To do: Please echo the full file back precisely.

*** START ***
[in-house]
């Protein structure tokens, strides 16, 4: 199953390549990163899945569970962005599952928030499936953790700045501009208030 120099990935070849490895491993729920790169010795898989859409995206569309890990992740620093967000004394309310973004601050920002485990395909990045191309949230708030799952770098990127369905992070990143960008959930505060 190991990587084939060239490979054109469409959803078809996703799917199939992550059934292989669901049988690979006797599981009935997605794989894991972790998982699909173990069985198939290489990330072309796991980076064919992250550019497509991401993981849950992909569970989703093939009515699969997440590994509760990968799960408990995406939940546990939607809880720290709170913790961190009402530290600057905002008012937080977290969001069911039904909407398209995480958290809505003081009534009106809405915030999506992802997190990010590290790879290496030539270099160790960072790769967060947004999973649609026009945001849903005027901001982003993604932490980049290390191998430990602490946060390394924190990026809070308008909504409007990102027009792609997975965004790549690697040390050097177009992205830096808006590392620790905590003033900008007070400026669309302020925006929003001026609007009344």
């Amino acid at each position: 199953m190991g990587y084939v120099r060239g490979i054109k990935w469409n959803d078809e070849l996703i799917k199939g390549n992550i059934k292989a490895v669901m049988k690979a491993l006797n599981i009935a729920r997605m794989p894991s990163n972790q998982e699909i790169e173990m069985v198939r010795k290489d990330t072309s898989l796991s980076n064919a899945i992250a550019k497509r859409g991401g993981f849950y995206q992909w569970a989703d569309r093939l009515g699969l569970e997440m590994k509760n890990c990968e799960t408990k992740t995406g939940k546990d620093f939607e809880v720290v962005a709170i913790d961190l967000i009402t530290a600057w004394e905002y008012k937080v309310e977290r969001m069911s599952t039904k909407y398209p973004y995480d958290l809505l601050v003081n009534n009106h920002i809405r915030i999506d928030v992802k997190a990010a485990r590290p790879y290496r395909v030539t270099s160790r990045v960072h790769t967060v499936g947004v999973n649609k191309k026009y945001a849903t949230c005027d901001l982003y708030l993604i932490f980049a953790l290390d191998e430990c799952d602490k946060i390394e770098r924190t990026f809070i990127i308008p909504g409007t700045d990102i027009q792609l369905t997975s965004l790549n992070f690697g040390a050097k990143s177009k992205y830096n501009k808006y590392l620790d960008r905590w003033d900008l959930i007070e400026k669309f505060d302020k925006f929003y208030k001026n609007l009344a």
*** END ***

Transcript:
[in-house]
């Protein structure tokens, strides 16, 4: 199953390549990163899945569970962005599952928030499936953790700045501009208030 120099990935070849490895491993729920790169010795898989859409995206569309890990992740620093967000004394309310973004601050920002485990395909990045191309949230708030799952770098990127369905992070990143960008959930505060 190991990587084939060239490979054109469409959803078809996703799917199939992550059934292989669901049988690979006797599981009935997605794989894991972790998982699909173990069985198939290489990330072309796991980076064919992250550019497509991401993981849950992909569970989703093939009515699969997440590994509760990968799960408990995406939940546990939607809880720290709170913790961190009402530290600057905002008012937080977290969001069911039904909407398209995480958290809505003081009534009106809405915030999506992802997190990010590290790879290496030539270099160790960072790769967060947004999973649609026009945001849903005027901001982003993604932490980049290390191998430990602490946060390394924190990026809070308008909504409007990102027009792609997975965004790549690697040390050097177009992205830096808006590392620790905590003033900008007070400026669309302020925006929003001026609007009344």
């Amino acid at each position: 199953m190991g990587y084939v120099r060239g490979i054109k990935w469409n959803d078809e070849l996703i799917k199939g390549n992550i059934k292989a490895v669901m049988k690979a491993l006797n599981i009935a729920r997605m794989p894991s990163n972790q998982e699909i790169e173990m069985v198939r010795k290489d990330t072309s898989l796991s980076n064919a899945i992250a550019k497509r859409g991401g993981f849950y995206q992909w569970a989703d569309r093939l009515g699969l569970e997440m590994k509760n890990c990968e799960t408990k992740t995406g939940k546990d620093f939607e809880v720290v962005a709170i913790d961190l967000i009402t530290a600057w004394e905002y008012k937080v309310e977290r969001m069911s599952t039904k909407y398209p973004y995480d958290l809505l601050v003081n009534n009106h920002i809405r915030i999506d928030v992802k997190a990010a485990r590290p790879y290496r395909v030539t270099s160790r990045v960072h790769t967060v499936g947004v999973n649609k191309k026009y945001a849903t949230c005027d901001l982003y708030l993604i932490f980049a953790l290390d191998e430990c799952d602490k946060i390394e770098r924190t990026f809070i990127i308008p909504g409007t700045d990102i027009q792609l369905t997975s965004l790549n992070f690697g040390a050097k990143s177009k992205y830096n501009k808006y590392l620790d960008r905590w003033d900008l959930i007070e400026k669309f505060d302020k925006f929003y208030k001026n609007l009344a």